Map design is fairly competent, but there isn't much standouts, unfortunately, but worthy of note here is that as I mentioned, each map does have multiple paths through, some of which are only available to player infantry, so even when you're being pushed and the enemy has Titan supremacy you can always have safe places to try to strike from, it never just becomes butchery. That design is something I appreciated, certainly. There was never a game I didn't feel was wasting my time because it was a clear victory - there was always at least the hope you could turn it back.
Matchmaking and private matches are both available and sound
Not much to say here - the matchmaking is regional (NA, EU, Asia/Australia) like many recent modern shooters, but I was never waiting long to get into a match, and it did a good job of rapidly finding players. Private matches, essentially player-hosted dedicated servers, are also available, which COD:AW didn't have on release and Battlefield 4 still isn't working properly for me to review, and they work quite well, also. In short, I was never waiting long for a match, and given how much that can be a problem sometimes, it was a good mark in the game's favour.
If there's anything about that whole rigmarole that is weak, though, really, it's the meta. There is a meta progression - barely - so little of one really beyond some simple weapon unlocks that it doesn't even justify its own separate heading. So here we are with this little footnote complaining. It does raise questions about longetivity for some people, but personally, I wasn't that bothered by it.
There's a variety of varied game modes, but the community only plays a few
From the typical team deathmatch mode in "Attrition" to more diverse things like hardpoint captures, to an interesting "Frontier Defense" mode that's cooperative, the game offers quite a few different game modes, and they're pretty diverse as I said and offer different maps each (as opposed to COD's typical different modes on the same map),m but the problem I had at least is the community is mostly only playing the Campaign mode or the Attrition mode, so finding matches online for the others is a little more difficult - though I do have to say I never was left waiting as long as I had to, trying to play BF4 online, so there's that.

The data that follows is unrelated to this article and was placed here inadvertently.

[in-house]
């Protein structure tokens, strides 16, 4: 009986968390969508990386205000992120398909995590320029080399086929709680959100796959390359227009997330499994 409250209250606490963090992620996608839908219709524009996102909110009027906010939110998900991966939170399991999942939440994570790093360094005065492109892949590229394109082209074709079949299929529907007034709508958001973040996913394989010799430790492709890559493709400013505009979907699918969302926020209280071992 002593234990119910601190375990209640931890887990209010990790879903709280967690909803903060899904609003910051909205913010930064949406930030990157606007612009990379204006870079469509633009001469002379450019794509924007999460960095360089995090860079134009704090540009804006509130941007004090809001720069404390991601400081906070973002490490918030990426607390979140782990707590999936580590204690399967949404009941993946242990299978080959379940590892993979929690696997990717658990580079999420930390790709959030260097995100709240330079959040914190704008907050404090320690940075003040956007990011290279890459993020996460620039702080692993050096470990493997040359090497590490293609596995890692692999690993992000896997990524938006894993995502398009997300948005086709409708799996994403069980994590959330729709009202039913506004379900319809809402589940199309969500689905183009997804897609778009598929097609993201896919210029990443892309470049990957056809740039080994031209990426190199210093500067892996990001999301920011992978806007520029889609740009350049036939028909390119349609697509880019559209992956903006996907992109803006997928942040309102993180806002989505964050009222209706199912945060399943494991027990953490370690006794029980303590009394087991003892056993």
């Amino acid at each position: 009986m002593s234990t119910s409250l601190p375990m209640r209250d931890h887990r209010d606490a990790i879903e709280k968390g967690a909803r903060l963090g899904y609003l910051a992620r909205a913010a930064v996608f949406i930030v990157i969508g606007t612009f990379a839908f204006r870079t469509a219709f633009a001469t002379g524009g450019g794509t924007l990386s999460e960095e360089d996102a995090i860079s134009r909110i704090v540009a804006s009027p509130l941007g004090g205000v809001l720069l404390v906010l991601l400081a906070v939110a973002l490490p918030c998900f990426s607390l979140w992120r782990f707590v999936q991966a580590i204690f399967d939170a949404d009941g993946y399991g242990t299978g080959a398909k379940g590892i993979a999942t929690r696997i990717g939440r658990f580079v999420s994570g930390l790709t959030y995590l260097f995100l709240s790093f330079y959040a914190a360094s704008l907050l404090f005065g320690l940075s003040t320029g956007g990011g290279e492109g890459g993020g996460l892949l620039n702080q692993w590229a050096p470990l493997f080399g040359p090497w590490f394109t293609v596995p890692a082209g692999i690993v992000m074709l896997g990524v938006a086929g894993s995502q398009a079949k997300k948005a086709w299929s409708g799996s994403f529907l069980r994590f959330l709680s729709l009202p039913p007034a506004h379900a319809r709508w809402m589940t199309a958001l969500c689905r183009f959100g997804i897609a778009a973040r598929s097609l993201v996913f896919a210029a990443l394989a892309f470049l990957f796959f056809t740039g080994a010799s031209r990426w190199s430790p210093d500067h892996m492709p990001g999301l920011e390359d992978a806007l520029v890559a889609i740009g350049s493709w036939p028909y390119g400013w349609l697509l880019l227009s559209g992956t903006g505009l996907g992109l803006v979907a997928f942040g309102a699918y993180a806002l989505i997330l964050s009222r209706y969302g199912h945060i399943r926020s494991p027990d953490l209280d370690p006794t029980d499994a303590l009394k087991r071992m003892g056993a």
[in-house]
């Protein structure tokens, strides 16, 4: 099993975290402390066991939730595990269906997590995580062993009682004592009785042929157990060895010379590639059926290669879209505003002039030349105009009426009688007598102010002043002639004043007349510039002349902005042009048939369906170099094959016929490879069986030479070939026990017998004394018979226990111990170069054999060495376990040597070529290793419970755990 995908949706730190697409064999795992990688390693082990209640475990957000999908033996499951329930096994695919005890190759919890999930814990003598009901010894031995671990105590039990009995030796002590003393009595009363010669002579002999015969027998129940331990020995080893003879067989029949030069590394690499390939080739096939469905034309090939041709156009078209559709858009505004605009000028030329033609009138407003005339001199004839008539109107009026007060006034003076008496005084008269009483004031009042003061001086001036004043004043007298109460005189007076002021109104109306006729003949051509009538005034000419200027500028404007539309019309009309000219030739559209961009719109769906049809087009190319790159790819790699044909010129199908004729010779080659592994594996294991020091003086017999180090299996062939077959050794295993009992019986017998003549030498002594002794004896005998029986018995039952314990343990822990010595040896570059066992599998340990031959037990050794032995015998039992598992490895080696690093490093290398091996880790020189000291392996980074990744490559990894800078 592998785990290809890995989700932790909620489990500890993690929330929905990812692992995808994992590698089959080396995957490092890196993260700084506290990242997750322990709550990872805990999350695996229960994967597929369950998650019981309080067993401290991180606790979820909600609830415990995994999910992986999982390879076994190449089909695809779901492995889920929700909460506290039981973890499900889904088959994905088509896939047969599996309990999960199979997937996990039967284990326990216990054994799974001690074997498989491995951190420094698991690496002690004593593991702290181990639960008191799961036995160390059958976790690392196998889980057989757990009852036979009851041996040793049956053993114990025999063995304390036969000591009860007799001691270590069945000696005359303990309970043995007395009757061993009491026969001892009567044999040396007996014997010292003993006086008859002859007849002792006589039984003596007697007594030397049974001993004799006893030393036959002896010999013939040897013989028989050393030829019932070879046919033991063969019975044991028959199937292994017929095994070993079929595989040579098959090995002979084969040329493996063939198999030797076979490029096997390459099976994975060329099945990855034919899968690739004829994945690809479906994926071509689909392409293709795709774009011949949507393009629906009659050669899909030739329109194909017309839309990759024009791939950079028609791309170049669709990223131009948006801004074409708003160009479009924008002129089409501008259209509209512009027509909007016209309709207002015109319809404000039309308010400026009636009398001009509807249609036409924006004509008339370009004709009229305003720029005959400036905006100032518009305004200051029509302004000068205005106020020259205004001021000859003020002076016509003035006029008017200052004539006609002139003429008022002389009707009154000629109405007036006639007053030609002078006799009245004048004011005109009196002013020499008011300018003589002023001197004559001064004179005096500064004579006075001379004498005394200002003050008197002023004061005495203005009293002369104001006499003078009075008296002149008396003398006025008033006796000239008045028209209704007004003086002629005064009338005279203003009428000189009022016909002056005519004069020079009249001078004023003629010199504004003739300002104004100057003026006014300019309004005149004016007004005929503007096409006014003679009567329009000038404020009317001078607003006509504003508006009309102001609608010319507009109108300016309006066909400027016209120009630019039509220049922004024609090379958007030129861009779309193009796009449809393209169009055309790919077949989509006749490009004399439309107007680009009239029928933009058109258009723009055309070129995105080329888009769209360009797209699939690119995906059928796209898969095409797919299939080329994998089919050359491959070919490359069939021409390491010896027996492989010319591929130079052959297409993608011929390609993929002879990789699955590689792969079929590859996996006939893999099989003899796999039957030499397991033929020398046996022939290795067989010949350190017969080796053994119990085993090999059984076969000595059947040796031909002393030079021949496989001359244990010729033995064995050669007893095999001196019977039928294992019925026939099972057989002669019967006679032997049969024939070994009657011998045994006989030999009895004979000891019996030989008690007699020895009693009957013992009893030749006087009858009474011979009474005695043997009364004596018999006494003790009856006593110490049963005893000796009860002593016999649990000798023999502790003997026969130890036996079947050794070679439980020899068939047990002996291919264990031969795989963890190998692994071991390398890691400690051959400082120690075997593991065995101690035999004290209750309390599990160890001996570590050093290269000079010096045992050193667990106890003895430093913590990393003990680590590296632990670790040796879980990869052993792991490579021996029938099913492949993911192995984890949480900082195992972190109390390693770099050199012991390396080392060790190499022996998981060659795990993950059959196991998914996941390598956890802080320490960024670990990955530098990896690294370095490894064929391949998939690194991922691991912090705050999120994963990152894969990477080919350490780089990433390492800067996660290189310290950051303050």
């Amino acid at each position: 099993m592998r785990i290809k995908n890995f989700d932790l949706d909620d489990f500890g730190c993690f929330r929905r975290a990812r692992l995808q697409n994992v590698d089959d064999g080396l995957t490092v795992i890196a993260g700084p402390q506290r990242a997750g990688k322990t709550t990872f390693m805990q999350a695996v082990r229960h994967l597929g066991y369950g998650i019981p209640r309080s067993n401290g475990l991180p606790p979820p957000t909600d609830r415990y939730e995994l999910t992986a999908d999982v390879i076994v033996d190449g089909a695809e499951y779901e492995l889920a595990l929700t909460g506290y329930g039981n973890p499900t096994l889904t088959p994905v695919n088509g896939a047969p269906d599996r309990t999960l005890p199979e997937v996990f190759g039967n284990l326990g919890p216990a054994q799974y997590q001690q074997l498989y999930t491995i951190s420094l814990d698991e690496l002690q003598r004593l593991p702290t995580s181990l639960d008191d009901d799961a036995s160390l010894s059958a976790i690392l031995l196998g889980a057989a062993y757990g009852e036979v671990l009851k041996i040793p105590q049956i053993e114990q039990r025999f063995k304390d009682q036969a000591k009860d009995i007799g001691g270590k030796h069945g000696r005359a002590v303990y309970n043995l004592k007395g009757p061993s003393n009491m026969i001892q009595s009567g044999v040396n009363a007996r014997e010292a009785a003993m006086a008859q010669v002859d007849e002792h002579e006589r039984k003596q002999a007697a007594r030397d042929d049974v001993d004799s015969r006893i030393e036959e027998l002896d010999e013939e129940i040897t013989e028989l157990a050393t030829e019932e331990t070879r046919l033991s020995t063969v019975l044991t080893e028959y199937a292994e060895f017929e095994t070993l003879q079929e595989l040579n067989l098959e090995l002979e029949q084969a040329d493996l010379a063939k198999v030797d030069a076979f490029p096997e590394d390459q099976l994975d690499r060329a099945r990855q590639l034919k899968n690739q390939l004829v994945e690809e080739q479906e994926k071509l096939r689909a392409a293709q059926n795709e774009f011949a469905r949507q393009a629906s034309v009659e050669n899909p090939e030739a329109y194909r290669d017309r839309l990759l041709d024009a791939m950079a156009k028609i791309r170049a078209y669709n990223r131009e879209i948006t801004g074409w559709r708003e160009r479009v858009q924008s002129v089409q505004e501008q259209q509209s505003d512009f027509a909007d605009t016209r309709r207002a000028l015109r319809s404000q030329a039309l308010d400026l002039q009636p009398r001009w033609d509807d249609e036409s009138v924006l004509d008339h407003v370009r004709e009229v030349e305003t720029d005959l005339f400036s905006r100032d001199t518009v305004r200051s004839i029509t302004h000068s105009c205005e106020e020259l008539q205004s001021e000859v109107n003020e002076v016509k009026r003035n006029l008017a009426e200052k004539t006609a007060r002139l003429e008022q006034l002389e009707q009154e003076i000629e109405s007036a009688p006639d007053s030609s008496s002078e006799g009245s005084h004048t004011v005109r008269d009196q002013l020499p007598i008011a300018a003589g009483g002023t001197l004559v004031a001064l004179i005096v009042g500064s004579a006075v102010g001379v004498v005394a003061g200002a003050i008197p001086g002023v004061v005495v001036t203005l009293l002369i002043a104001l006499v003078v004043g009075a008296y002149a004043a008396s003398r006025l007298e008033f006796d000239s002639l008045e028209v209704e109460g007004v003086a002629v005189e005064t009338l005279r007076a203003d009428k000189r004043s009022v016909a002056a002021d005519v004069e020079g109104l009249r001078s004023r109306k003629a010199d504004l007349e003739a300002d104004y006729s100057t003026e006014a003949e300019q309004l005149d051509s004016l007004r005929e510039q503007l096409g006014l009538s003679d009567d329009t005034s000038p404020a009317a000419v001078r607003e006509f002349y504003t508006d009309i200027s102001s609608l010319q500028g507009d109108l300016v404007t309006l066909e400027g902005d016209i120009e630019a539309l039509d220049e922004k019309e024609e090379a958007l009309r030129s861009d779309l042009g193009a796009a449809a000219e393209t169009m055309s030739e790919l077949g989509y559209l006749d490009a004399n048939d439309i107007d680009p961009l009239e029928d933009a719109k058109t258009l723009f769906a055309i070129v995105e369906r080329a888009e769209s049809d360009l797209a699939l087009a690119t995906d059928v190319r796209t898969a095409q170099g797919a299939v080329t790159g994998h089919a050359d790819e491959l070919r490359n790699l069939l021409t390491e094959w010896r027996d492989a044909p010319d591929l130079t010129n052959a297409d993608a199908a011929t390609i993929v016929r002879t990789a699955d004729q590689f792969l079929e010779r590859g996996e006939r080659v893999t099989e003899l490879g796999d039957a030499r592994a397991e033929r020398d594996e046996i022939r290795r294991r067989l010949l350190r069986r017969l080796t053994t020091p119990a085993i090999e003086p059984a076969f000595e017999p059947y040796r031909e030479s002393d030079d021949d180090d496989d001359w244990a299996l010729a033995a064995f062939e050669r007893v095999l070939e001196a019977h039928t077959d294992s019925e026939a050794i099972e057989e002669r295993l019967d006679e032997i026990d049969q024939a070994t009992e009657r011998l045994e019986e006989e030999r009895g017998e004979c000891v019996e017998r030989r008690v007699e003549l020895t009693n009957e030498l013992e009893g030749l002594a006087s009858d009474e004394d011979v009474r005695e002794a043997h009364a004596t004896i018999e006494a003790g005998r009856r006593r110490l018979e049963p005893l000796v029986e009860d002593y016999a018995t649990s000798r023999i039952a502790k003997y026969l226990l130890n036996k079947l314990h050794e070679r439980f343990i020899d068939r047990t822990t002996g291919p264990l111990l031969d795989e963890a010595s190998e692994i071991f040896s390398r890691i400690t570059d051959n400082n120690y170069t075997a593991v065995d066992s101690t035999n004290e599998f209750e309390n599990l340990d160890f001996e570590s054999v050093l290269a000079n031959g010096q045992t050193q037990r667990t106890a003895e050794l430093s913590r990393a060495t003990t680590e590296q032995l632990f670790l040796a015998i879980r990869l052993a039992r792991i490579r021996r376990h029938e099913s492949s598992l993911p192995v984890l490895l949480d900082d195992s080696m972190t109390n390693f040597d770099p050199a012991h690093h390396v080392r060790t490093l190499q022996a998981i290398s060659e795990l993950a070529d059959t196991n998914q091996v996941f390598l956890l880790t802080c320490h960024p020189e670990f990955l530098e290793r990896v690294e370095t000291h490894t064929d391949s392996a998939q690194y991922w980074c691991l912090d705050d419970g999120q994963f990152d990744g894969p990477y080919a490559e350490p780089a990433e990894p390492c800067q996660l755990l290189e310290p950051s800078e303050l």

The chief different dynamic somewhat unique to Titanfall is the introduction of AI bots, rather MOBA-esque in that regard, which keeps the battlefields full of targets and things shooting at you, and also helps to the pace since you're in what might be called a "target-rich environment". The AI is fairly apt, does a good job about pressing objectives and moving in squads, but tends to be very squishy, and as such, they will intelligently use cover, advance with Titans, and try to stick with player "pilots" to help them and also stay alive. I was rather impressed with that aspect, it keeps the octane high and also adds a little more intelligent an aspect to play since you are put in a more tactical frame of mind. It also makes the take and hold play of hardpoints and like more tenable in smaller matches as well, since the AI will try to hold them for you as well, which helps keep boots on the ground and sights on the advancing enemy.
Quite a few technical issues mar the engine and therefore the game experience
First of all, let me get one thing off my chest: the "very high" option for texture quality lies - many of the textures on offer, even with that "very high" option, look like stuff out of the original Half-Life. They're bad quality, quite plainly. To be fair, the game looks good in motion, but the texture quality stands out as rather bad in places where it really shouldn't be, including what I'm pretty sure is a 16-bit skybox texture in one place. There's the standard slew of options in regards to visual fidelity, but the highest settings aren't all that impressive, especially compared to COD:AW or Battlefield 4. On the other hand, I was happy with the inclusion of a FOV slider and the three major brands of colour-blindness in their colour-blind mode.
However, even with a nice set of options, the game engine has a lot of "exposed wires" in the file assets that make me wary of cheating online, and oh dear god the uncompressed audio. This is a game to which 30GB of its install size is audio, because the developers felt it would be too "processor intensive" according to interviews to have the audio decoding by the processor (which is nonsense on any modern PC with an Intel processor since the Core 2 Duo days if not earlier) and it bloats both the install size and the memory required by the game a fair bit, though the former much more than the latter. There really is no good reason a game of this visual fidelity should be over 50 gigabytes in size, and I feel bad now for having given Tesla Effect a bit of flak for the size of its install with the FMV, but it's worth noting a game with full 2K resolution video and 40 hours of it, came down to about a third of the size of Titanfall on PC.
There's a bunch of smaller things that add up to be a larger bother as well: there's no borderless window mode, the game when fullscreen blanks the second monitor, it wouldn't size properly to my primary monitor's resolution, and I had some not insignificant screen-tearing issues playing it on TV or monitor both, when I gave it a quick whirl on a friend's PC to see if it was just something with my mid-grade GPU, which was probably related to their SLI setup since it stopped entirely when we disabled SLI. I also had some weird problems with the game alt-tabbing out to the desktop (still running) despite me not having alt-tabbed.